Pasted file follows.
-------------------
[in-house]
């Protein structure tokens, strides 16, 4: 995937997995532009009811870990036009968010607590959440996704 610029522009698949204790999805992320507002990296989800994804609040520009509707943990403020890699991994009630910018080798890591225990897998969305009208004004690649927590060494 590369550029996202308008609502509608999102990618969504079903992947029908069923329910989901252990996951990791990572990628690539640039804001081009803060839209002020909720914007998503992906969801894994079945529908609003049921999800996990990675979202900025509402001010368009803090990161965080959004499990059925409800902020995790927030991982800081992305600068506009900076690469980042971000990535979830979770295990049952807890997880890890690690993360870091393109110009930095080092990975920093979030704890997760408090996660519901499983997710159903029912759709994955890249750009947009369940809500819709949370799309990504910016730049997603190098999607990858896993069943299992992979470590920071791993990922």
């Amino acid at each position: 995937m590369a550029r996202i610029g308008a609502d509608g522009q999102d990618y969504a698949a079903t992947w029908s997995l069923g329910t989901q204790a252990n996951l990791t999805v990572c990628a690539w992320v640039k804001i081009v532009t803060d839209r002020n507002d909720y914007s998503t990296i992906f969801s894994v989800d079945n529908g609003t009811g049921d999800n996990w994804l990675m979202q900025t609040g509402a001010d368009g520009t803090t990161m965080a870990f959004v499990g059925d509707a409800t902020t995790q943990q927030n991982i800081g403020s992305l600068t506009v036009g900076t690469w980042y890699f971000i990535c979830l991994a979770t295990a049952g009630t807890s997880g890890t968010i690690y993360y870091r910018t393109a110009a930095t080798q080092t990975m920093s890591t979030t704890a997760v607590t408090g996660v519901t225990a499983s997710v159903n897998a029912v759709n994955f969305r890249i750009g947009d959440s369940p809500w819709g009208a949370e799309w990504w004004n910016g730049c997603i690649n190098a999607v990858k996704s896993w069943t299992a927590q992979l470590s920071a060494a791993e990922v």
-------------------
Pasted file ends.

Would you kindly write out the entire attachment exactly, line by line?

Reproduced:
[in-house]
């Protein structure tokens, strides 16, 4: 995937997995532009009811870990036009968010607590959440996704 610029522009698949204790999805992320507002990296989800994804609040520009509707943990403020890699991994009630910018080798890591225990897998969305009208004004690649927590060494 590369550029996202308008609502509608999102990618969504079903992947029908069923329910989901252990996951990791990572990628690539640039804001081009803060839209002020909720914007998503992906969801894994079945529908609003049921999800996990990675979202900025509402001010368009803090990161965080959004499990059925409800902020995790927030991982800081992305600068506009900076690469980042971000990535979830979770295990049952807890997880890890690690993360870091393109110009930095080092990975920093979030704890997760408090996660519901499983997710159903029912759709994955890249750009947009369940809500819709949370799309990504910016730049997603190098999607990858896993069943299992992979470590920071791993990922």
């Amino acid at each position: 995937m590369a550029r996202i610029g308008a609502d509608g522009q999102d990618y969504a698949a079903t992947w029908s997995l069923g329910t989901q204790a252990n996951l990791t999805v990572c990628a690539w992320v640039k804001i081009v532009t803060d839209r002020n507002d909720y914007s998503t990296i992906f969801s894994v989800d079945n529908g609003t009811g049921d999800n996990w994804l990675m979202q900025t609040g509402a001010d368009g520009t803090t990161m965080a870990f959004v499990g059925d509707a409800t902020t995790q943990q927030n991982i800081g403020s992305l600068t506009v036009g900076t690469w980042y890699f971000i990535c979830l991994a979770t295990a049952g009630t807890s997880g890890t968010i690690y993360y870091r910018t393109a110009a930095t080798q080092t990975m920093s890591t979030t704890a997760v607590t408090g996660v519901t225990a499983s997710v159903n897998a029912v759709n994955f969305r890249i750009g947009d959440s369940p809500w819709g009208a949370e799309w990504w004004n910016g730049c997603i690649n190098a999607v990858k996704s896993w069943t299992a927590q992979l470590s920071a060494a791993e990922v």